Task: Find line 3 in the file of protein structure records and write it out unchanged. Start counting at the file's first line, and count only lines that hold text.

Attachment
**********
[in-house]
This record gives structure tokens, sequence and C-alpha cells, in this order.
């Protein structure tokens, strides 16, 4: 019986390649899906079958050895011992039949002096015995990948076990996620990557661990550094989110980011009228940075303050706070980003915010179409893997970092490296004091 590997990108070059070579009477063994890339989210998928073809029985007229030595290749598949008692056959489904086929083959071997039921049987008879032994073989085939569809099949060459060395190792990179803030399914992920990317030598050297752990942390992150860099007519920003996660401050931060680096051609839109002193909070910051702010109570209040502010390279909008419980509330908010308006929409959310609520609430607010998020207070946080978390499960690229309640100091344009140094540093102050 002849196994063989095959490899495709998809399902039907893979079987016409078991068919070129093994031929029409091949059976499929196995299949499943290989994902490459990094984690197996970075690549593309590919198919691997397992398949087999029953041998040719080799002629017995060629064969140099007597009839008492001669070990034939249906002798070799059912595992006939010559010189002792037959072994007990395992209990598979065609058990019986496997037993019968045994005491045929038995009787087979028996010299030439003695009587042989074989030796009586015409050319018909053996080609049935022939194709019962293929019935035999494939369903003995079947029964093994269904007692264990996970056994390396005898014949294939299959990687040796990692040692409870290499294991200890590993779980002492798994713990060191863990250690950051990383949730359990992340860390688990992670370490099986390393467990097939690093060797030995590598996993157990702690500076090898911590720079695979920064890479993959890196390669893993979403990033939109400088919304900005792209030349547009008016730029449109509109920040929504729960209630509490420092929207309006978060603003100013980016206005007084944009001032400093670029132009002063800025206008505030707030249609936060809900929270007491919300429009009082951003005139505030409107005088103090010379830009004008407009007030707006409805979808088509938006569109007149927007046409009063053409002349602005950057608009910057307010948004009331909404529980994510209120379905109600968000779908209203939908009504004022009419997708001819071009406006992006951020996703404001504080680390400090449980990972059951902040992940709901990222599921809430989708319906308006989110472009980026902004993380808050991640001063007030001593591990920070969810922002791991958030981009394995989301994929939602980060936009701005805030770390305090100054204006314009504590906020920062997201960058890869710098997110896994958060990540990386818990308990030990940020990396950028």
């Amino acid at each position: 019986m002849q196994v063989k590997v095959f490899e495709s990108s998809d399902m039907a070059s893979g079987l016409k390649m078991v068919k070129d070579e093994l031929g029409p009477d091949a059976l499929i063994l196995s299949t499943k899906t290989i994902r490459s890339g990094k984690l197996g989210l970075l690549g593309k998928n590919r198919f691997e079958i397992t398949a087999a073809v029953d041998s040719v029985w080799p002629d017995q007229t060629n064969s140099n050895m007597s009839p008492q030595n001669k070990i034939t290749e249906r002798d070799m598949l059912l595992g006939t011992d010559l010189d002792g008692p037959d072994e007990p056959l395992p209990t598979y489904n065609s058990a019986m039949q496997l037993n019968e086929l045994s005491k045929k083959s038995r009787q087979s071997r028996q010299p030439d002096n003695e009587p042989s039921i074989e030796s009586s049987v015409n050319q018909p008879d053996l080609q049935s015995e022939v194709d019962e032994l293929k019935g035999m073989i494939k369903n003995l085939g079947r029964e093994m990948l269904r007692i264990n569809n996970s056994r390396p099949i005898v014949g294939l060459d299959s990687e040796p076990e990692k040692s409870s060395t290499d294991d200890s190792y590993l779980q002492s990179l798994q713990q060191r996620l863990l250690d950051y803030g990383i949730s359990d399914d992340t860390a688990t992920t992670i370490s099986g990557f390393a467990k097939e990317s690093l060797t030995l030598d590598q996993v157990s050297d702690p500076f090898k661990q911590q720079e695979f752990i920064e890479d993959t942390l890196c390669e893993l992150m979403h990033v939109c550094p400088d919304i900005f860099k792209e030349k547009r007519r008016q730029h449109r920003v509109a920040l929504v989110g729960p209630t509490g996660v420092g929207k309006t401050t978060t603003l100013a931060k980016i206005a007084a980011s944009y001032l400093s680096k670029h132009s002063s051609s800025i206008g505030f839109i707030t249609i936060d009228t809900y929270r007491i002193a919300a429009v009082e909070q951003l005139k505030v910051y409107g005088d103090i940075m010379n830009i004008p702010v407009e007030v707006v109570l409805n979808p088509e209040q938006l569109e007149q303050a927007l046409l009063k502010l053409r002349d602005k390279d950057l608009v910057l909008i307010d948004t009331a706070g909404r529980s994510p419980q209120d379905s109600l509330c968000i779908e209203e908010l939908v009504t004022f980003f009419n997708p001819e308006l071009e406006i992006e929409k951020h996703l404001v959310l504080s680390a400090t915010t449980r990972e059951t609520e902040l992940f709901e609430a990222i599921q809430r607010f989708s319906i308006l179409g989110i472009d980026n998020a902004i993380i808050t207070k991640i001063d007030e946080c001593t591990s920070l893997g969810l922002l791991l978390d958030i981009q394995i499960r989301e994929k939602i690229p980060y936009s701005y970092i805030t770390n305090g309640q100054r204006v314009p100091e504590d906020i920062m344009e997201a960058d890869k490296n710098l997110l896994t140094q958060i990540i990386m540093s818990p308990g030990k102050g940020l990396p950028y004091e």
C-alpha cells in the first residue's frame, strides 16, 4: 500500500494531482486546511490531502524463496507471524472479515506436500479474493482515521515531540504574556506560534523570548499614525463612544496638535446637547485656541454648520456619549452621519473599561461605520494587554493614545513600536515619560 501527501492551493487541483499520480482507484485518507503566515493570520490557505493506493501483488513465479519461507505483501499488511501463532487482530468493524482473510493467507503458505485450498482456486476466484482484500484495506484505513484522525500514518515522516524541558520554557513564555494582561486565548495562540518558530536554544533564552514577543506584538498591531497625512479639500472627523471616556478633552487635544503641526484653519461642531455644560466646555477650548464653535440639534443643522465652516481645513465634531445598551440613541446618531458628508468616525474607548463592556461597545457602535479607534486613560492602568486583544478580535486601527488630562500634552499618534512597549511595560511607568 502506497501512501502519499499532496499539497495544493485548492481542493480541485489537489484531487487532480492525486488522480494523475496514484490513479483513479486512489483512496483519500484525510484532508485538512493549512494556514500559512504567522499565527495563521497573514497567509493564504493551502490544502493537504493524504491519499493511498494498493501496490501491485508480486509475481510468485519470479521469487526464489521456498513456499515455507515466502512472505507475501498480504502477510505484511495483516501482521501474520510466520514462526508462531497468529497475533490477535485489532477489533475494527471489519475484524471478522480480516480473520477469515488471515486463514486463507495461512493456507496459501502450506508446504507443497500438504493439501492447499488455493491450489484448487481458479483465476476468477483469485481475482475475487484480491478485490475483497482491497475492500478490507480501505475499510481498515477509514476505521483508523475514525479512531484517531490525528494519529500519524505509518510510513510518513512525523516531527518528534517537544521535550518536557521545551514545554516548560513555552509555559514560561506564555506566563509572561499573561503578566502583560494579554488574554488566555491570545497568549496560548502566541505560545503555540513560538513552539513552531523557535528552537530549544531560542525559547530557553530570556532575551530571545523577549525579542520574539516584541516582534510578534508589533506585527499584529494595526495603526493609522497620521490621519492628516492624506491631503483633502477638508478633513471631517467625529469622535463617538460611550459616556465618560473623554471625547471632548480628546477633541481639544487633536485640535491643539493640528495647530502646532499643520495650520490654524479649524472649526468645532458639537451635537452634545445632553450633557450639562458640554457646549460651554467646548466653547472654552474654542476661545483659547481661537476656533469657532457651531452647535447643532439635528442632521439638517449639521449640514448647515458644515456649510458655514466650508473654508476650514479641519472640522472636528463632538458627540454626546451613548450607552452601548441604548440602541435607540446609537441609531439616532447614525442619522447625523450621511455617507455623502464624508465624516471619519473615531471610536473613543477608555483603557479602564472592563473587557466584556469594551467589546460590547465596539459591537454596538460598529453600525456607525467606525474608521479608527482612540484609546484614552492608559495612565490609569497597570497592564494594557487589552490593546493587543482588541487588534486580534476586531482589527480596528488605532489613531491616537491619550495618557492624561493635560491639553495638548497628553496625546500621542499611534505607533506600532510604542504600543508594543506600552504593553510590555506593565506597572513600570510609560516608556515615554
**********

């Protein structure tokens, strides 16, 4: 019986390649899906079958050895011992039949002096015995990948076990996620990557661990550094989110980011009228940075303050706070980003915010179409893997970092490296004091 590997990108070059070579009477063994890339989210998928073809029985007229030595290749598949008692056959489904086929083959071997039921049987008879032994073989085939569809099949060459060395190792990179803030399914992920990317030598050297752990942390992150860099007519920003996660401050931060680096051609839109002193909070910051702010109570209040502010390279909008419980509330908010308006929409959310609520609430607010998020207070946080978390499960690229309640100091344009140094540093102050 002849196994063989095959490899495709998809399902039907893979079987016409078991068919070129093994031929029409091949059976499929196995299949499943290989994902490459990094984690197996970075690549593309590919198919691997397992398949087999029953041998040719080799002629017995060629064969140099007597009839008492001669070990034939249906002798070799059912595992006939010559010189002792037959072994007990395992209990598979065609058990019986496997037993019968045994005491045929038995009787087979028996010299030439003695009587042989074989030796009586015409050319018909053996080609049935022939194709019962293929019935035999494939369903003995079947029964093994269904007692264990996970056994390396005898014949294939299959990687040796990692040692409870290499294991200890590993779980002492798994713990060191863990250690950051990383949730359990992340860390688990992670370490099986390393467990097939690093060797030995590598996993157990702690500076090898911590720079695979920064890479993959890196390669893993979403990033939109400088919304900005792209030349547009008016730029449109509109920040929504729960209630509490420092929207309006978060603003100013980016206005007084944009001032400093670029132009002063800025206008505030707030249609936060809900929270007491919300429009009082951003005139505030409107005088103090010379830009004008407009007030707006409805979808088509938006569109007149927007046409009063053409002349602005950057608009910057307010948004009331909404529980994510209120379905109600968000779908209203939908009504004022009419997708001819071009406006992006951020996703404001504080680390400090449980990972059951902040992940709901990222599921809430989708319906308006989110472009980026902004993380808050991640001063007030001593591990920070969810922002791991958030981009394995989301994929939602980060936009701005805030770390305090100054204006314009504590906020920062997201960058890869710098997110896994958060990540990386818990308990030990940020990396950028």